First, Shinzo Abe focused on monetary policy. While this may have been a traditional move, he took it to the extreme. He lowered the interest rate even further to a negative 0.1%! This meant that the central bank will essentially pay the other private banks for borrowing money! He further introduced a concept now called Quantitative Easing. This entailed the Bank of Japan, the county’s central bank, to create excess reserves and use the same to buy government bonds and securities. The excess money supply lowers interest rates across the economy and incentivizes businesses to invest, helping to boost economic growth. Second, by focusing on fiscal policies, Mr. Abe increased government spending to such a large extent that under his rule, the total approached a shocking 240% of the Japanese GDP. Finally, he brought in some structural reforms such as allowing more shareholder activism to increase, tax cuts for companies, deregulation, and trade deals. Apart from these, he countered the ageing population by encouraging women's participation in the labour force as well as promoting higher fertility by expanding parental leave.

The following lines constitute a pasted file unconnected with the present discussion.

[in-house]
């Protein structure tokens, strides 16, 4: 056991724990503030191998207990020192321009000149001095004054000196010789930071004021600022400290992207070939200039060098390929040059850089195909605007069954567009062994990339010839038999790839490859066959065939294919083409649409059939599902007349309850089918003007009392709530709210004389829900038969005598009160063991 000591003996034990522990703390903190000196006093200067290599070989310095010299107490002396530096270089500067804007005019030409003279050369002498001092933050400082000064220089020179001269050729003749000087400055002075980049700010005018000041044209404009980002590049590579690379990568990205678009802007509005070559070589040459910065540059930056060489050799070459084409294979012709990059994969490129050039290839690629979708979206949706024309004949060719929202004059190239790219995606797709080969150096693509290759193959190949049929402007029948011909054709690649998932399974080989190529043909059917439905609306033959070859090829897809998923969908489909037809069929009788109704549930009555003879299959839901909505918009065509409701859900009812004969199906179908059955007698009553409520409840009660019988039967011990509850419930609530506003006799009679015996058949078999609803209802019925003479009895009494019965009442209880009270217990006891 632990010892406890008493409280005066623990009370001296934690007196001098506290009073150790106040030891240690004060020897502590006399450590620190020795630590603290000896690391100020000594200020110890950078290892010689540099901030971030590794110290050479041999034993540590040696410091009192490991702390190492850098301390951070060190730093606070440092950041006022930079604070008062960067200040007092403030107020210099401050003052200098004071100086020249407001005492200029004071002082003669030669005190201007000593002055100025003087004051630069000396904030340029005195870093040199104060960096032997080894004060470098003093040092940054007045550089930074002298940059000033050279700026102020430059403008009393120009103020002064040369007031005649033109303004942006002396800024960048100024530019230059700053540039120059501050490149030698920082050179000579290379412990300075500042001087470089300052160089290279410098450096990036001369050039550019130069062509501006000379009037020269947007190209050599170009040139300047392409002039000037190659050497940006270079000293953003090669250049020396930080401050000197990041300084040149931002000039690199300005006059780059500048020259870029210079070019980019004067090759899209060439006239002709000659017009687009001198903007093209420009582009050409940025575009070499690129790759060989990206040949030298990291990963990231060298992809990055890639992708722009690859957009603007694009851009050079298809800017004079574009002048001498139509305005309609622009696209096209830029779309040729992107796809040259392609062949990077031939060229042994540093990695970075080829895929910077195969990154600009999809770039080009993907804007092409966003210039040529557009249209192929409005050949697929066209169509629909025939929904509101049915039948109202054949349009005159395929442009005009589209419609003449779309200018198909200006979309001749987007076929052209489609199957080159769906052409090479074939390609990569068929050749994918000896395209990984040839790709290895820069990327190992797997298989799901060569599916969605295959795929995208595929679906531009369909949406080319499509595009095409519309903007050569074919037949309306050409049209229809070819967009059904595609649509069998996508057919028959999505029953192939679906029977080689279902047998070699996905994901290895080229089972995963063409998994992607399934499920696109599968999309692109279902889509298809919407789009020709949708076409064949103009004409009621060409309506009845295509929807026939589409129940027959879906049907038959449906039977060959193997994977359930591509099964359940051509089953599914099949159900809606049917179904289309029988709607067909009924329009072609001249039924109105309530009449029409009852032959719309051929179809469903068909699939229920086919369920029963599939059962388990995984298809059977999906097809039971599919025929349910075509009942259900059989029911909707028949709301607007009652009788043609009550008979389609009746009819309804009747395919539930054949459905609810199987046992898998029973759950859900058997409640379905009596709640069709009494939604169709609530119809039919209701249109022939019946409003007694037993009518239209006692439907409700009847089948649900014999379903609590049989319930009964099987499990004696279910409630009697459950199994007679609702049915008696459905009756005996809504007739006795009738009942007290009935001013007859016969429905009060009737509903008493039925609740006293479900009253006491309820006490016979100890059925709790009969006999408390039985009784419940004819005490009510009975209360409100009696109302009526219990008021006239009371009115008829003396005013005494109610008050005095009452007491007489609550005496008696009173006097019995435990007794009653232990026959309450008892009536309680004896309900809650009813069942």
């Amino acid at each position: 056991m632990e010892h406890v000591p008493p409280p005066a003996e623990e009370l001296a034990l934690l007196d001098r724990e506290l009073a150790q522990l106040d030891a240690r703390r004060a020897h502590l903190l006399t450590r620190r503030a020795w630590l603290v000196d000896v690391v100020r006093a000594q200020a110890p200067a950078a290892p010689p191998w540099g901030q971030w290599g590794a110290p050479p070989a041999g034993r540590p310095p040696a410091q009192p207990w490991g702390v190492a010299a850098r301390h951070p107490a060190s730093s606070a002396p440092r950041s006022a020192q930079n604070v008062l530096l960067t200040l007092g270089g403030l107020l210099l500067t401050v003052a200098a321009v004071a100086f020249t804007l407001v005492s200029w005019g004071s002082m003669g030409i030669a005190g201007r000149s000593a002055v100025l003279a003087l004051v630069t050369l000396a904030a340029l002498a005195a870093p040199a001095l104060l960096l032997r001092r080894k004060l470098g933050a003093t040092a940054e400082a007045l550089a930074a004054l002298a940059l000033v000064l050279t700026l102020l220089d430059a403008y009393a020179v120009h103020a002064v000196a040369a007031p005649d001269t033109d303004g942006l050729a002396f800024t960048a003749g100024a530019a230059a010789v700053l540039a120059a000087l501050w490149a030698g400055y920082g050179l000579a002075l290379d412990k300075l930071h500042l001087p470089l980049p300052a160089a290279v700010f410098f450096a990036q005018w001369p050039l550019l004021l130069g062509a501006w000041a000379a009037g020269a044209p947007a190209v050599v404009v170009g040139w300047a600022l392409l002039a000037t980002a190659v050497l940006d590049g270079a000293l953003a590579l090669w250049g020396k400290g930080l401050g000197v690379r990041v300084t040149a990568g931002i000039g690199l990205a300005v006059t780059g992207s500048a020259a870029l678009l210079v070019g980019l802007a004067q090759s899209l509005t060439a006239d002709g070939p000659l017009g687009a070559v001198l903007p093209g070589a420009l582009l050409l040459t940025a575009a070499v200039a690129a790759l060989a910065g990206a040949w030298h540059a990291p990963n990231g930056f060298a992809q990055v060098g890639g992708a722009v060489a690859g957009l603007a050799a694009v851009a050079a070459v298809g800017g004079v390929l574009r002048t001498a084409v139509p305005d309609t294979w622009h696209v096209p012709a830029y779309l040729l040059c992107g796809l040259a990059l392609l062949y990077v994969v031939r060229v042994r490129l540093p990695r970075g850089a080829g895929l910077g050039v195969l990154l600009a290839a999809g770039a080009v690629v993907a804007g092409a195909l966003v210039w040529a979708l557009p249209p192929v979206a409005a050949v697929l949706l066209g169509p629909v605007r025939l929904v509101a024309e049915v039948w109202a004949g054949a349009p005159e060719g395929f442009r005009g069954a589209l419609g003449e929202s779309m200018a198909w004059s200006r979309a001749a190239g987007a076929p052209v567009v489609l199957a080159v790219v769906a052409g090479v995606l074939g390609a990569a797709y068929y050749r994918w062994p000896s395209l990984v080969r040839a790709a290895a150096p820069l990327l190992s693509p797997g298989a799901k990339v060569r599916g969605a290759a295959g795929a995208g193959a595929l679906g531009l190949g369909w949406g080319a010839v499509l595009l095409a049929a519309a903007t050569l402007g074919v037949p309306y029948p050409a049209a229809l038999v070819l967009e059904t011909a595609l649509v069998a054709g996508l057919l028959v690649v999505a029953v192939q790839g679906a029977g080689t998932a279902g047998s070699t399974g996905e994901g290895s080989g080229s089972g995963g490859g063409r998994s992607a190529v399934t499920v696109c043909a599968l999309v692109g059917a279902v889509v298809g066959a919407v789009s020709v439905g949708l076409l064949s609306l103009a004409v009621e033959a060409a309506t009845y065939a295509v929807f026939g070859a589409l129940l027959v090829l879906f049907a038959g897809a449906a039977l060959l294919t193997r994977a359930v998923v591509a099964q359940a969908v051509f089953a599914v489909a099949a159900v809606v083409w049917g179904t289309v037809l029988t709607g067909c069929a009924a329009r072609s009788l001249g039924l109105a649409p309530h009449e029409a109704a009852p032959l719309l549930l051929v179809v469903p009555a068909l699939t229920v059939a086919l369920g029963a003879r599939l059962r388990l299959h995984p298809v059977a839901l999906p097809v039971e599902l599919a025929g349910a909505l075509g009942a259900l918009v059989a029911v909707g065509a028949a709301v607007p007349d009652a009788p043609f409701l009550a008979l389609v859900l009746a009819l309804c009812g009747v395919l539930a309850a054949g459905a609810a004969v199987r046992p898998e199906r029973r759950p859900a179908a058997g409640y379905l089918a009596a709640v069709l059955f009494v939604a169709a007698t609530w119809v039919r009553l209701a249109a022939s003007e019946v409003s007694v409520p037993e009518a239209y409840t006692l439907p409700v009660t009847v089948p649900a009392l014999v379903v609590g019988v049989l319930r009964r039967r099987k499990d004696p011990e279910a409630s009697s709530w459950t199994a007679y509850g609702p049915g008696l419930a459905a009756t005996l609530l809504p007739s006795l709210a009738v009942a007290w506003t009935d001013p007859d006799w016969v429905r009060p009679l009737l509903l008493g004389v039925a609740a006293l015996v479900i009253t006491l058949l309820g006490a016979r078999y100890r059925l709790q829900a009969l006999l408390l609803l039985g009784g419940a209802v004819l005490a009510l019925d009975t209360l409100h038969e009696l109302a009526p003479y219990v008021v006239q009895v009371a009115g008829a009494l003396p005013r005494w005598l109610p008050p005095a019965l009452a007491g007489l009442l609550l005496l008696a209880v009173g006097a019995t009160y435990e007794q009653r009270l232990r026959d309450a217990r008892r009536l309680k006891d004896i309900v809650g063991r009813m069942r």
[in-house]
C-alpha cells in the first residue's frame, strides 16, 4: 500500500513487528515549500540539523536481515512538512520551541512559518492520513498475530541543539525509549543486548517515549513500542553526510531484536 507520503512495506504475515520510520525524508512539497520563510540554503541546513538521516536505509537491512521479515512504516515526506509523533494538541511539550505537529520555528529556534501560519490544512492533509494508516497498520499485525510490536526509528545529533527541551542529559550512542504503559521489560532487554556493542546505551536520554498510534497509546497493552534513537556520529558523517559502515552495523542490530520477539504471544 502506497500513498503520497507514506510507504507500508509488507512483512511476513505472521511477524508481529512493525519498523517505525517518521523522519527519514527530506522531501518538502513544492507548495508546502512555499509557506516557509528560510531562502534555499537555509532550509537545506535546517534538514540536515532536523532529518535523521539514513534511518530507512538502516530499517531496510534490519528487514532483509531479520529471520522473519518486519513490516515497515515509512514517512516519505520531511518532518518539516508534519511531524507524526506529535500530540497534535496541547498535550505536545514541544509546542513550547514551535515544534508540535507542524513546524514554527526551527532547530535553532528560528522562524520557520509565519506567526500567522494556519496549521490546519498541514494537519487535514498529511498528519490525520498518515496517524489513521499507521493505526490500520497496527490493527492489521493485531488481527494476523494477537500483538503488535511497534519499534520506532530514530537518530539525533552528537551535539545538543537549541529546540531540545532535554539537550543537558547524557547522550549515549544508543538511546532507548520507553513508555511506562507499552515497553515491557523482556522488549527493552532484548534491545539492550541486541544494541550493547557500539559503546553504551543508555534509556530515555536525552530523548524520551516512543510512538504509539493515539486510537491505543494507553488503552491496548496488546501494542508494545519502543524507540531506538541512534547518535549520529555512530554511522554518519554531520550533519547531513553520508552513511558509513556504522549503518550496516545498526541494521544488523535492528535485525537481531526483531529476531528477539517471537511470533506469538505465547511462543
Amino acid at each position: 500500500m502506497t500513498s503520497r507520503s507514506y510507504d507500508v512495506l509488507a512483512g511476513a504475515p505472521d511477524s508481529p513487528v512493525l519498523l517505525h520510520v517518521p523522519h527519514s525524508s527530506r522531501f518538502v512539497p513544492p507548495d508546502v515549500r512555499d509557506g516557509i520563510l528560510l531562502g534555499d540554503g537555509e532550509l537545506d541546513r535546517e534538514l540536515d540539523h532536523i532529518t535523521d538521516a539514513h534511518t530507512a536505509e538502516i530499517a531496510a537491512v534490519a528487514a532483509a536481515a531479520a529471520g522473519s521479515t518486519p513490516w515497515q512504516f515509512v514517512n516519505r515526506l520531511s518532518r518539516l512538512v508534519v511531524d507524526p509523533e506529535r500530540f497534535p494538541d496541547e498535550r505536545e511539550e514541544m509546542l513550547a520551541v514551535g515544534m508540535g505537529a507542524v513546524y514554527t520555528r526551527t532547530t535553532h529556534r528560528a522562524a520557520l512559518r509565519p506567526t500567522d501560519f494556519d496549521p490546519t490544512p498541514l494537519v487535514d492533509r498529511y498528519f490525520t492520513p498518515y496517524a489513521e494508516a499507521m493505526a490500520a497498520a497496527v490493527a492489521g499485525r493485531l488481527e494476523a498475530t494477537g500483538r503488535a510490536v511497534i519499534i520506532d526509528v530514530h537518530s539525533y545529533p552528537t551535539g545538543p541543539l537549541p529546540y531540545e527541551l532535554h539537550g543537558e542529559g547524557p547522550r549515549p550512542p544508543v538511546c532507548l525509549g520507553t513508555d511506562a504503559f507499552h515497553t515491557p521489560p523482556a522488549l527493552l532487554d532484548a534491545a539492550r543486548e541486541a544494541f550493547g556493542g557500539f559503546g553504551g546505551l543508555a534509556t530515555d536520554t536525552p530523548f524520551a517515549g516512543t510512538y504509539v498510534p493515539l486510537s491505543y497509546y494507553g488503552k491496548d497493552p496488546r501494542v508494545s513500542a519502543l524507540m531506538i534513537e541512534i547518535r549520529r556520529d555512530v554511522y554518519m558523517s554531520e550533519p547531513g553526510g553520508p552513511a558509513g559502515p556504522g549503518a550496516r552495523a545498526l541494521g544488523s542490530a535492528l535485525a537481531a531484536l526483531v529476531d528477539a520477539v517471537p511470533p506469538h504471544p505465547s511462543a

However, these reforms were not entirely successful. It was observed that when large corporations were given incentives, like tax cuts, they tended not to invest in future operations, but rather pass the savings on to shareholders. Therefore, while inflation was higher under Mr. Abe than in the previous decades, it did not hit the desired rate of 2%-3%. Similarly, the sudden increase in sales taxes in 2014 and 2019 did not sync well with the government agenda of lowering interest rates and enforcing a deflationary expectation on people.
Japan’s stagnation might represent something far more than just a case study. For as long as economists have studied productive national economies, an underlying assumption is that growth, however limited, will go on forever. However, despite a near-zero growth rate, Japan's economy appears to be doing well for its citizens. Its cities are beautiful and clean, its industries are still world-class, crime is low, and the quality of life is extremely high. And as someone who understood the faults of the Japanese economy and tried his best to revive the country to its former glory, Shinzo Abe was a true statesman to look up to!
(Written by Sashank Rajaram and Edited by Prakhar Singhania)